03/10/2005 1:00AM

Backed by Asmussen, Real Dandy a live play

Adam Coglianese/NYRA
Sort It Out is one of three Louisiana Derby starters with a last-out Beyer of 90 or better.

LOUISVILLE, Ky. - Year after year the New Orleans-based horses running in the Louisiana Derby rarely receive their due. The betting public typically pays attention to the Risen Star winner and forgets about almost every other local.

Not me. This year I'm betting on longshot Real Dandy.

Although Saturday's Louisiana Derby drew out-of-town representatives from such high-profile trainers as Bob Baffert, Nick Zito, Todd Pletcher, and Bobby Frankel, the race appears light compared to past runnings. Only three of the nine starters have won stakes.

Just three starters enter the Louisiana Derby off Beyers Speed Figures in the 90's. Last year there were eight such runners among the field's 11 entrants.

This provides an opportunity for Real Dandy and others who possess the home-track advantage. Instead of relying on numerous shippers regressing off fast recent races, Real Dandy might snag the top prize if only a few of the most established horses fail to run to their utmost capabilities.

Admittedly, Real Dandy has faults - most longshots do. He lacks speed; his Beyer Figures are weak, in the mid-to-high 80's; and his record is littered with seconds, not wins.

The good news is that he is an improving colt who has regularly trained and raced over the Fair Grounds surface. He also has trainer Steve Asmussen in his corner.

Asmussen, coming off a record-setting year in which his stable won 555 races, has been dangerous in this race in recent years. He won the Louisiana Derby in 2001 with Fifty Stars; was second the following year with Easyfromthegitgo, who was beaten a nose by Repent; and was fifth with his last starter, Defrere's Vixen, in 2003.

Little was expected from these runners. Fifty Stars was dismissed at 20-1, Easyfromthegitgo at 9-1, and Defrere's Vixen at 58-1. Yet they all outperformed expectations, even Defrere's Vixen, who picked up a $22,500 check for his owners for his fifth-place finish.

Asmussen's mere presence with a starter in the Louisiana Derby should tell something to horseplayers. Keep in mind that he keeps strings almost everywhere, from New York to El Paso, providing him with the means and flexibility to ship a horse anywhere for a race, be it large or small.

So when he decides to run a horse in the $600,000 Louisiana Derby, know that he believes the horse to be of immense quality and peaking at the right time. Otherwise, the horse would be on a van headed for a stakes race elsewhere.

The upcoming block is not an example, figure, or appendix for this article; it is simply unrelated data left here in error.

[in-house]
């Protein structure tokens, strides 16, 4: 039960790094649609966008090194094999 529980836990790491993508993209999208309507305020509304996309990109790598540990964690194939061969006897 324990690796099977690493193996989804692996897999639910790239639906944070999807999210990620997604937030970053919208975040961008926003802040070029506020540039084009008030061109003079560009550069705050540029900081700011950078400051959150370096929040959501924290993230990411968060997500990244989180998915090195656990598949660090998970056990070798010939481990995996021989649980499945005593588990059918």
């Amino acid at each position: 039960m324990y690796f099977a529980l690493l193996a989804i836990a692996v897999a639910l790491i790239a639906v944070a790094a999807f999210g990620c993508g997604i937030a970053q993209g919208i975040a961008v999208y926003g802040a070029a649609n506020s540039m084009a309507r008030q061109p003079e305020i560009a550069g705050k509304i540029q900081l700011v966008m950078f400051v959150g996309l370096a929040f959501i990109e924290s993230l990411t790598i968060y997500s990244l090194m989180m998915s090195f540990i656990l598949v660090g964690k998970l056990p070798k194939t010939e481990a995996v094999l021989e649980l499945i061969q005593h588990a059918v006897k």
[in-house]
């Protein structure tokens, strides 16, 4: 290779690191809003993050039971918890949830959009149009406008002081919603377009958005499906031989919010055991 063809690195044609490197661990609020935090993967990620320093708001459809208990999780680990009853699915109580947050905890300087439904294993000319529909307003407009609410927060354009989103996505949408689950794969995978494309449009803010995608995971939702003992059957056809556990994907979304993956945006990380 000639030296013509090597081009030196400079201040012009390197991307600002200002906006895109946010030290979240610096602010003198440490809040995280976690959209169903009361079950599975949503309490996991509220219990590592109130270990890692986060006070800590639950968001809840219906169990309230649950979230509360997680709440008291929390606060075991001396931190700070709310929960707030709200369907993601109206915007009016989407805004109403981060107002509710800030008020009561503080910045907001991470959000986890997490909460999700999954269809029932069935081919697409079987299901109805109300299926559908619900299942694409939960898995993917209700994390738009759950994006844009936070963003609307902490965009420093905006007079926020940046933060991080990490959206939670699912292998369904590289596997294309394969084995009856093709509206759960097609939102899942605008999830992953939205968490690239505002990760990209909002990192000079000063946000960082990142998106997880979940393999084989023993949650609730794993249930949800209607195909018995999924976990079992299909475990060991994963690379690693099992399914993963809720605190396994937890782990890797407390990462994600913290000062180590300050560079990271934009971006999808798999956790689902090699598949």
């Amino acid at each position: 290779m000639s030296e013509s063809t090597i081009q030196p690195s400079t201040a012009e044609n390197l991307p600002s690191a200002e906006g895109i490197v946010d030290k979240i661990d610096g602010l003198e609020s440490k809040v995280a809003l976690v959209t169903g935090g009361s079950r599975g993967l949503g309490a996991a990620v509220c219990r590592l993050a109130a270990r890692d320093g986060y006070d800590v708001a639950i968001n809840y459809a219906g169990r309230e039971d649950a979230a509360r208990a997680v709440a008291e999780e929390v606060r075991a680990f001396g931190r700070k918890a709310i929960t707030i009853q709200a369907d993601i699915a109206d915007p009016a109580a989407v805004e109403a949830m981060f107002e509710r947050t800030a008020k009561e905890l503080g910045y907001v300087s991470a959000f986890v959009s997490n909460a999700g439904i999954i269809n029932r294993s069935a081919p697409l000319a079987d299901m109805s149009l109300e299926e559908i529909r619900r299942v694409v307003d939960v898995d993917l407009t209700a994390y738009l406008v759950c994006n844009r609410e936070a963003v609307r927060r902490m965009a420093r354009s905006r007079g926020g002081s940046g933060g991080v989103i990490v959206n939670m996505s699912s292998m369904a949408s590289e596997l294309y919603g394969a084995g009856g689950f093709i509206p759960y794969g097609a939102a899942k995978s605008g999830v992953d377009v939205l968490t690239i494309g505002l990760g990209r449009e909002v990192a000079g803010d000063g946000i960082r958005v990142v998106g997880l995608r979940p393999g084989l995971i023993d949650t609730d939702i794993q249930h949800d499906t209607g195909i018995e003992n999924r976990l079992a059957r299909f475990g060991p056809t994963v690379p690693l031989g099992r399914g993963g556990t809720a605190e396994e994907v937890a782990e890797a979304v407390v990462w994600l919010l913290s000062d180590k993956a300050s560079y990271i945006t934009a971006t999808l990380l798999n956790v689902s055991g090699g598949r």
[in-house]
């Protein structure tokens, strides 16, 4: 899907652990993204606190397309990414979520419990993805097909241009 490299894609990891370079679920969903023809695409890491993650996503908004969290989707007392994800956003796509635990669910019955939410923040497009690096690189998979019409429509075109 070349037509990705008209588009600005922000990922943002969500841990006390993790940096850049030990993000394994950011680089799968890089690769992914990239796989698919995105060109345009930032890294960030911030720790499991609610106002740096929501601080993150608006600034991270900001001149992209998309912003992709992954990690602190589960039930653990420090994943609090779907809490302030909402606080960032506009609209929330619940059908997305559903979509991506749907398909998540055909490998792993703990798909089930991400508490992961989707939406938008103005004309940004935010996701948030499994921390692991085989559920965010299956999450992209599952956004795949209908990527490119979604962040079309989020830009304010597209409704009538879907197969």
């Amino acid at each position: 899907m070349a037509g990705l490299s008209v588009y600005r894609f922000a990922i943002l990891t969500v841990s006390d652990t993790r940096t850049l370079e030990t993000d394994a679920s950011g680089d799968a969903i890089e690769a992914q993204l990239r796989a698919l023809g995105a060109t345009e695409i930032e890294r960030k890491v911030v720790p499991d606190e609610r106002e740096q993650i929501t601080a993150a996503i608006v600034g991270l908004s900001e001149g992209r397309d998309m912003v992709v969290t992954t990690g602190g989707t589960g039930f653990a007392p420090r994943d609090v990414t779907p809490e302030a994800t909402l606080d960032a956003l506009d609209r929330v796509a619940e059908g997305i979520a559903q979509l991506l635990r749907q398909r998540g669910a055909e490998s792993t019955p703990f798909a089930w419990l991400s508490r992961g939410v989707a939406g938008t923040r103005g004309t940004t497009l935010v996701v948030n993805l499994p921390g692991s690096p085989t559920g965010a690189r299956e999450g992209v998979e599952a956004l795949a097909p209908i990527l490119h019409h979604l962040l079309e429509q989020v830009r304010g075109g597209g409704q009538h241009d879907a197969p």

Real Dandy is not a high-probability play in the Louisiana Derby, but he is a live longshot. He is an overlay at odds of 10-1 or higher.

Three big fig contenders

Three Louisiana Derby entrants have run last-race Beyers in the 90's and merit attention.

Sort It Out, a winner of three straight races, showed a closing kick and heart to defeat an above-average stakes field in the Whirlaway at Aqueduct on Feb. 12, which included Galloping Grocer and Naughty New Yorker. Stonerside Stable subsequently bought controlling interest and transferred Sort It Out from trainer Allen Iwinski to Baffert. I like Sort it Out, but have a hard time forgiving his Aqueduct winter roots.

Wallstreet Scandal is arguably the best horse in the Louisiana Derby field - on turf. Although he won at Saratoga on dirt and placed in the Futurity on the Belmont main track, his two grass races have been far superior. He nearly won the Pilgrim Stakes at Belmont despite an unlucky trip, and his subsequent start, an allowance win Feb. 21 at Gulfstream, was a beauty. There he unleashed a furious turn of foot to go from seventh to first and then coasted across the wire 2 1/2 lengths in front.

It makes sense for his connections to test him again on dirt - purses are much more lucrative in main-track stakes for 3-year-olds - but in watching replays of his past races, he has not displayed the eagerness and acceleration on dirt that he has shown on turf.

Finally, there is Kansas City Boy, who was scratched from the Fountain of Youth in favor of Louisiana Derby. He is sure to attract attention for his runner-up finish in the Holy Bull, a race in which he finished a half-length in front of eventual Fountain of Youth winner High Fly.

Overeager in the early stages of many of his races, he will race with blinkers off in the Louisiana Derby, an equipment change that may help him settle and finish more effectively. His trainer, Ken McPeek, won the Louisiana Derby with Repent in 2002.